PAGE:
Jakson says that the team at Avadent is aware that their clients are many times more comfortable working with their technician partners and have developed a business model that will provide laboratories access to the technology. “As of October 1st, we are releasing a business model for dental laboratories to access the Avadent technology and be in control of the artistic production of their clients’ removable products,” says Jakson.
Avadent is not the only player in the digital denture market. Two other solutions have surfaced in the past year. DENTCA (www.dentca.com), based out of Los Angeles, California, uses patented trays to capture the impression, vertical dimension, and centric relations in one patient visit. The accuracy of the final dentures is calculated using multiple anatomical landmarks captured in the impression. DENTCA’s trays have detachable posteriors that enable capturing the vertical dimension of occlusion (VDO) and CD with the bite registration.
This system includes a 3D-printed prototype (try-in) denture. “If dentists request it, we print a 3D try-in using a proprietary semi-clear white material that can be either used as a try-in or surgical guide for the final version,” says Jay Kim, sales director. “The 3D-printed try-in is then converted to the final denture using proprietary methods.” The benefits of using DENTCA’s CAD/CAM dentures multiply over time, notes Kim. “The cost of producing DENTCA dentures is three times less than standard dentures and more than two times faster due to reduced chairtime needed for the procedure,” says Kim. “DENTCA’s system enables doctors to deliver final dentures in just two visits and 2 hours of chairtime.”
A third digital method for producing a denture was previewed at the Chicago Midwinter Meeting in February 2012 by EnvisionTec (www.envisontec.de), whose products are distributed in the United States by Zahn Dental. This 3D-printing process is strictly a laboratory-driven production process. The denture base material possesses similar mechanical properties to that of the Valplast flexible partial material (www.valplast.com), says EnvisionTec’s CEO, Al Siblani, and can be printed using either the company’s Ultra2 or Perfactory DDP4 printers. The denture teeth are printed separately using the company’s new E-dent 100 composite material and glued into the base with a lock-in mechanism. “The laboratory can start the design and print process with either an intraoral scan or a model scan,” says Siblani. “From the scan, you can CAD-design the denture bases and print the upper and lower arch in approximately 90 minutes, or print out 12 bases in a little over 2 hours.” The cost in material and labor for a full denture with teeth will average $30. Siblani hopes to have FDA approval on the base material in the next 18 months or perhaps as early as the first quarter of 2013, and he is working with dental-design software companies to develop the CAD design software. By reducing the labor cost involved in full-denture fabrication, his goal is to ensure the industry does not lose business to cheap labor markets and keep manufacturing on US shores.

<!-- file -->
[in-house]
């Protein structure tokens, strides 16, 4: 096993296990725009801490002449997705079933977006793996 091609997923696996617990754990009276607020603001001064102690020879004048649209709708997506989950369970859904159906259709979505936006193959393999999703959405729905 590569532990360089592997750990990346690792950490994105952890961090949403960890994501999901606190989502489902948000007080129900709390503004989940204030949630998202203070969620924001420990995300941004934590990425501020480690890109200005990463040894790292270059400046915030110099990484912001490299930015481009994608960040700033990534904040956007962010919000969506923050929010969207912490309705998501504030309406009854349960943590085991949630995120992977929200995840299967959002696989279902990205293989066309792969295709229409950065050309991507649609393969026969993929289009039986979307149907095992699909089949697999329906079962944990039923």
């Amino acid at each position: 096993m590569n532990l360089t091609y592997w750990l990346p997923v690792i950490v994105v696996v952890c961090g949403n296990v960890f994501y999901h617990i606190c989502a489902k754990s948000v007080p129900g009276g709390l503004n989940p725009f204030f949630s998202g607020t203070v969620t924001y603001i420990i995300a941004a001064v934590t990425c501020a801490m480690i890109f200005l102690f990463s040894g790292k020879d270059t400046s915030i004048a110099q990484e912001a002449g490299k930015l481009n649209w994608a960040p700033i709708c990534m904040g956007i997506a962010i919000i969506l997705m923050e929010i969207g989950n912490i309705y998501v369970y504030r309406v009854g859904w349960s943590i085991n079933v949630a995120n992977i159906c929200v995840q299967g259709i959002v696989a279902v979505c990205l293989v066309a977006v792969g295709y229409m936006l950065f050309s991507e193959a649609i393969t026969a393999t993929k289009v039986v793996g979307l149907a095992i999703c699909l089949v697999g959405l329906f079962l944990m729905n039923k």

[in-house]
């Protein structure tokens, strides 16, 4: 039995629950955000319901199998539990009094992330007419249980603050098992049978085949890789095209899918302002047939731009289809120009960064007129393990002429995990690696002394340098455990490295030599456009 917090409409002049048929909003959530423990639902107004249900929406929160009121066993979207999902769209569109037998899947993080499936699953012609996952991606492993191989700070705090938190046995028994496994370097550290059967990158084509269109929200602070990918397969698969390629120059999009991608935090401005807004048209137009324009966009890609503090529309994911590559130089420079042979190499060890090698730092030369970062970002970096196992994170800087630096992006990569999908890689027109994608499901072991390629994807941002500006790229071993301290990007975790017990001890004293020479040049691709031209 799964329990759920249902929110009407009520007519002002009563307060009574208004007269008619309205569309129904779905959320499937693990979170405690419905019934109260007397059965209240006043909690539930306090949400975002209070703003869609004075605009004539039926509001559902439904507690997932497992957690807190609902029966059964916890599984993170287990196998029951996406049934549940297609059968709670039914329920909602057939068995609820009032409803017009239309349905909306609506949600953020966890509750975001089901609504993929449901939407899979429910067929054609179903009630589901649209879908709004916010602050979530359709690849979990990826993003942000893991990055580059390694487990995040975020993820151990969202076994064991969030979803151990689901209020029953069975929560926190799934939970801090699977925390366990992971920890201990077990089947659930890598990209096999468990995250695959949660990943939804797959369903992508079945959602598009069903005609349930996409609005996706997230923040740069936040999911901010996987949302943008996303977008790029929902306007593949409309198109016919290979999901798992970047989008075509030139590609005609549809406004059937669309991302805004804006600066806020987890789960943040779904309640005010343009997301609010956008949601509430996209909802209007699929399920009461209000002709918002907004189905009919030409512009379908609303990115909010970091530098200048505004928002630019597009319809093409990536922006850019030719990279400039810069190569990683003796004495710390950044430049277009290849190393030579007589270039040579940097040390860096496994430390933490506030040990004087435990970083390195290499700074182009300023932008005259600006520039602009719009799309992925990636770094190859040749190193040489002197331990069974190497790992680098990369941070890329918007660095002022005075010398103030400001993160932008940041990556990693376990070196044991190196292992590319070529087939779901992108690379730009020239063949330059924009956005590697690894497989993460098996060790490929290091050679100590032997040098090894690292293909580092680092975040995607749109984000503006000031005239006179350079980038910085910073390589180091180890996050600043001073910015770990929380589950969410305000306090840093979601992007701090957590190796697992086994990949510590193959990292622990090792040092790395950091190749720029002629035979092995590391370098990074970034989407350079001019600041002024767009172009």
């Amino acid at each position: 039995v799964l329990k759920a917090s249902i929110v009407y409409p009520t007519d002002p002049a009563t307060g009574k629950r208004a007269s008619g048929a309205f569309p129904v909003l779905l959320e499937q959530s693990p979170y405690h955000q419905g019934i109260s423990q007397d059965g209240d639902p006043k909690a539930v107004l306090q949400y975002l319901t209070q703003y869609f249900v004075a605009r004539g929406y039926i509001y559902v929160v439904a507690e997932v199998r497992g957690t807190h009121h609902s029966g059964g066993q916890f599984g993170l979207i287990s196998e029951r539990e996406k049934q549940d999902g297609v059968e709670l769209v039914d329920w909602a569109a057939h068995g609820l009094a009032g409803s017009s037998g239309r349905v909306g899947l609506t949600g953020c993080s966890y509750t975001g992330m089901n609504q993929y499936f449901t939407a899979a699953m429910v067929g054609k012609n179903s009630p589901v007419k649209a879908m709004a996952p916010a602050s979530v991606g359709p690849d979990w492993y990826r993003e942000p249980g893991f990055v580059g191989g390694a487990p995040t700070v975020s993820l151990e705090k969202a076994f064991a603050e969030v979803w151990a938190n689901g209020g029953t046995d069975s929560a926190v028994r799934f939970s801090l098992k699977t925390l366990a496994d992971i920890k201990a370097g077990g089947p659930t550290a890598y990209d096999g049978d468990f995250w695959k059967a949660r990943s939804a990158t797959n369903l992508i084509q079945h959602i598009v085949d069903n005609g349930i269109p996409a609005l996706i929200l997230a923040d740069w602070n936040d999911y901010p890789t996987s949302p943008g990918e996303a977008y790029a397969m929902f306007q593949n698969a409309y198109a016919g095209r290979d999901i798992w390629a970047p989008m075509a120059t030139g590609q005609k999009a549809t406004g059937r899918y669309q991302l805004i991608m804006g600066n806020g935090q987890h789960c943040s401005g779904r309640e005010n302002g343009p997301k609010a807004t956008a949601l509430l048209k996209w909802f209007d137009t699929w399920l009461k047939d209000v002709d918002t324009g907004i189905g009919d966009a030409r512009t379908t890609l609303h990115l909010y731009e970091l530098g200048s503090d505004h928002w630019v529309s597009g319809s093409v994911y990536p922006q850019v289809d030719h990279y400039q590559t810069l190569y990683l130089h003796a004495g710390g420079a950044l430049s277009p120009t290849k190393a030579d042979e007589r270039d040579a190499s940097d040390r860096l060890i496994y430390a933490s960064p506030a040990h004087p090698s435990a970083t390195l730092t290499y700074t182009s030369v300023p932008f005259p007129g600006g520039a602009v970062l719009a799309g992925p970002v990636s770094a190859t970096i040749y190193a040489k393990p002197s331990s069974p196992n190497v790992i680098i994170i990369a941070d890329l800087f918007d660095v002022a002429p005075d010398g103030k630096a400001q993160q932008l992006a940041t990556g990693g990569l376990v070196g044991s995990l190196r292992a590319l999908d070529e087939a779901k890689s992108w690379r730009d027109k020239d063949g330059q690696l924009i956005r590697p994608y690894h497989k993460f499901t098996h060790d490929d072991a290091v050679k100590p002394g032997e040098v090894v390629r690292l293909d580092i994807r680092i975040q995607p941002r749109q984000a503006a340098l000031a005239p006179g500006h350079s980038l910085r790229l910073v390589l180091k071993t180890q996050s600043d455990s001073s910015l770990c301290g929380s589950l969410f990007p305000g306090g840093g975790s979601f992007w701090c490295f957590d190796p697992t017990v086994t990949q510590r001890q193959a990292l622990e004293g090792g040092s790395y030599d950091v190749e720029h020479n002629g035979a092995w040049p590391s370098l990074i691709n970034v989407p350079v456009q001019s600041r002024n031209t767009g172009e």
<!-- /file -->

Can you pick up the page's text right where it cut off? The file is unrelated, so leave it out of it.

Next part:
Capturing a digital record of the patient offers dentistry endless advantages, says Jakson. Digital records of the edentulous patient will allow clinicians to duplicate and rapidly replace a prosthetic should the patient lose the denture or damage it. In time, when the ridge resorbs, the clinician can do a soft or functional reline, send that to Avadent, where the digital files are merged and a new denture is milled. Perhaps, he speculates, the company would offer an insurance plan the patient would pay on a monthly basis for unlimited denture replacement. “When you have that digital record, it offers a completely different way of looking at how dentistry is delivered,” says Jakson.